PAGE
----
3. While I was in the office with David, my sister Marissa called to ask if we could hang out after she finished staffing WCSG’s Spring Sharathon (she is a web content manager at Cornerstone’s radio station). I initially deflected because I figured it would be a crazy night finishing my paper, but after about two hours of frustrating library time I called her up and asked for a break spent in her refreshing presence. So we went out to dinner at Noodles & Co. and caught up on each other’s lives over pasta fresco and Jones soda. How wonderful it is to realize that some things are more important than carefully laid plans.

Here comes the end of my post (finally, you say.) If you’ve made it this far, congrats to you. I’d like to leave you with one last thought.

If you don’t drink coffee, that’s fine. Not everyone has the stomach for it. But I would encourage you to find your “coffee motif” in life and pursue it wholeheartedly.

As the saying goes, sometimes the best things in life aren’t things.
I check my e-mail accounts, news feeds, and blog rolls every morning/afternoon.

Press co-workers often e-mail AP stories to the rest of the newsroom, especially the wire editor as she sorts through looking for national news for briefs or wire pages.

Today she sent an analysis about the future of print media revenue, specifically recapping a forum held at the National Press Club to discuss the business model print outlets have used in the past.

The problem, the industry leaders said, is not the decline in readership. It's the revenue shift (as the economy tanks, businesses cut advertising first) and the readership styles that are changing.

We're not "news consumers" like we were in the past. We're "news users," according to Alberto Ibarguen, the president and CEO of Knight Foundation, who was present at the forum.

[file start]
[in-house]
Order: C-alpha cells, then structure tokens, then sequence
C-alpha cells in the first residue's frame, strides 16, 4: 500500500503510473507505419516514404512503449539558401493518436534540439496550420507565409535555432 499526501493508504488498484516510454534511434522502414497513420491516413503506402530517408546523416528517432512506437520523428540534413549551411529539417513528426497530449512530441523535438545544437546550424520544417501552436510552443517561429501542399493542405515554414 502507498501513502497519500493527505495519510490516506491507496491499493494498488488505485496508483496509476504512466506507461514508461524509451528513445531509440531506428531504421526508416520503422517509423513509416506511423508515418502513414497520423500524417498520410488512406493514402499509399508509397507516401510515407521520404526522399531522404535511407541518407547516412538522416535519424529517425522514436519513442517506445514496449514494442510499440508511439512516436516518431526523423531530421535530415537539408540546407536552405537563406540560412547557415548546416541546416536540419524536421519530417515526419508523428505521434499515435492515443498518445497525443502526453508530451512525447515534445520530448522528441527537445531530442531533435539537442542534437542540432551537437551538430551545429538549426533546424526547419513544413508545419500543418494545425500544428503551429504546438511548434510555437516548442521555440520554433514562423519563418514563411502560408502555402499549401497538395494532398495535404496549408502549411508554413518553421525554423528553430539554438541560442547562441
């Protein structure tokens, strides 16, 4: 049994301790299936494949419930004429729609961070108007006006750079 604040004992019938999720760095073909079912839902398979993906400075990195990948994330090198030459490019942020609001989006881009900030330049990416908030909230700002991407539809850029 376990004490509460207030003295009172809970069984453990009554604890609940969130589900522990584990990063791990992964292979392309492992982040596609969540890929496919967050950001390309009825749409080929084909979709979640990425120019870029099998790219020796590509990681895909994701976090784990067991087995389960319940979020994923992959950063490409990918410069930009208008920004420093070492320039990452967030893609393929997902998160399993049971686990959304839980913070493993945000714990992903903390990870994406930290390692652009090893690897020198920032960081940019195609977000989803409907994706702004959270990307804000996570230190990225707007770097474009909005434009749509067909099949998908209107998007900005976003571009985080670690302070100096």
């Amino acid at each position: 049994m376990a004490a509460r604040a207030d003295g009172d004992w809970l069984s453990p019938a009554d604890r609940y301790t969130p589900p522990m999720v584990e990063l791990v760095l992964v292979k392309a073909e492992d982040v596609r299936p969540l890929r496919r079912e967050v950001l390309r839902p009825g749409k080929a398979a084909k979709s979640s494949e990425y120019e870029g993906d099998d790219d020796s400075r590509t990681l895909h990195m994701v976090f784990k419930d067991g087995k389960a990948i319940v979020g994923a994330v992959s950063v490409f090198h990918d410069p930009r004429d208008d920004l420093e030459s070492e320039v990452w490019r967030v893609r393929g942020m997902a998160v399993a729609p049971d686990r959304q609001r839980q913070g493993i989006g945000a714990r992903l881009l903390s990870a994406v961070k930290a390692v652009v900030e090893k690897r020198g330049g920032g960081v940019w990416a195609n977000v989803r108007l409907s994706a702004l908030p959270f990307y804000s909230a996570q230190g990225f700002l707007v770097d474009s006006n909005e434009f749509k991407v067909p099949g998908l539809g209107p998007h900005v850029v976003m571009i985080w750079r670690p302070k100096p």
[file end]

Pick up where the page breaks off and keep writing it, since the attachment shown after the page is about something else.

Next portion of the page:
His best quote by far?

"We should think about news as a utility," he said. "You pay the light bill, you pay the cable bill. Maybe you pay a news bill. I don't know. But we ought to have all of these things on the table and stop trying to figure out, 'How do we get back to 1970?'"

It's not about returning to the way things used to be. It's about stepping forward to provide MY generation, YOUR generation, with the news in the way we want to digest it.

The million dollar question, though, is can we still dish that news with the same depth and integrity it had in the 1970s, if MY generation is the generation who expects it for free?

Notice Suzanne Geha's flustered pause when Gaydou said the economy "had an impact on [The Press] just like it has on your station and everybody else in town."

Seriously. Who hasn't felt the pinch? That's not denying the tight spot newspapers are in; it's just common sense.
I wanted to share this song. It touched my heart when I heard it on the radio the other night. I've heard it before, but this time it was different. I think I felt like it was the song I've always wanted to have sung to me.

"Making Memories of Us"
By Keith Urban

I'm gonna be here for you baby
And I'll be a man of my own word
Speak the language in a voice that you have never heard
I wanna sleep with you forever
And I wanna die in your arms
In a cabin by a meadow where the wild bees swarm

And I'm gonna love you like nobody loves you
And I'll earn your trust making memories of us

I wanna honor your mother
And I wanna learn from your paw
I wanna steal your attention like a bad outlaw
And I wanna stand out in a crowd for you
A man among men
I wanna make your world better than it's ever been


We'll follow the rainbow
Wherever the four winds blow
And there'll be a new day
Comin' your way

I'm gonna be here for you from now on
This you know somehow
You've been stretched to the limits but it's alright now
And I'm gonna make you a promise
If there's life after this
I'm gonna be there to meet you with a warm, wet kiss
Mmm hummm

And I'm gonna love you like nobody loves you
And I'll earn your trust makin' memories of us
And I'm gonna love you like nobody loves you
And I'll win your trust makin memories of us
Ohhhhhhhh Oh Baby Mmmmmmm

And if you want, you can listen to the song.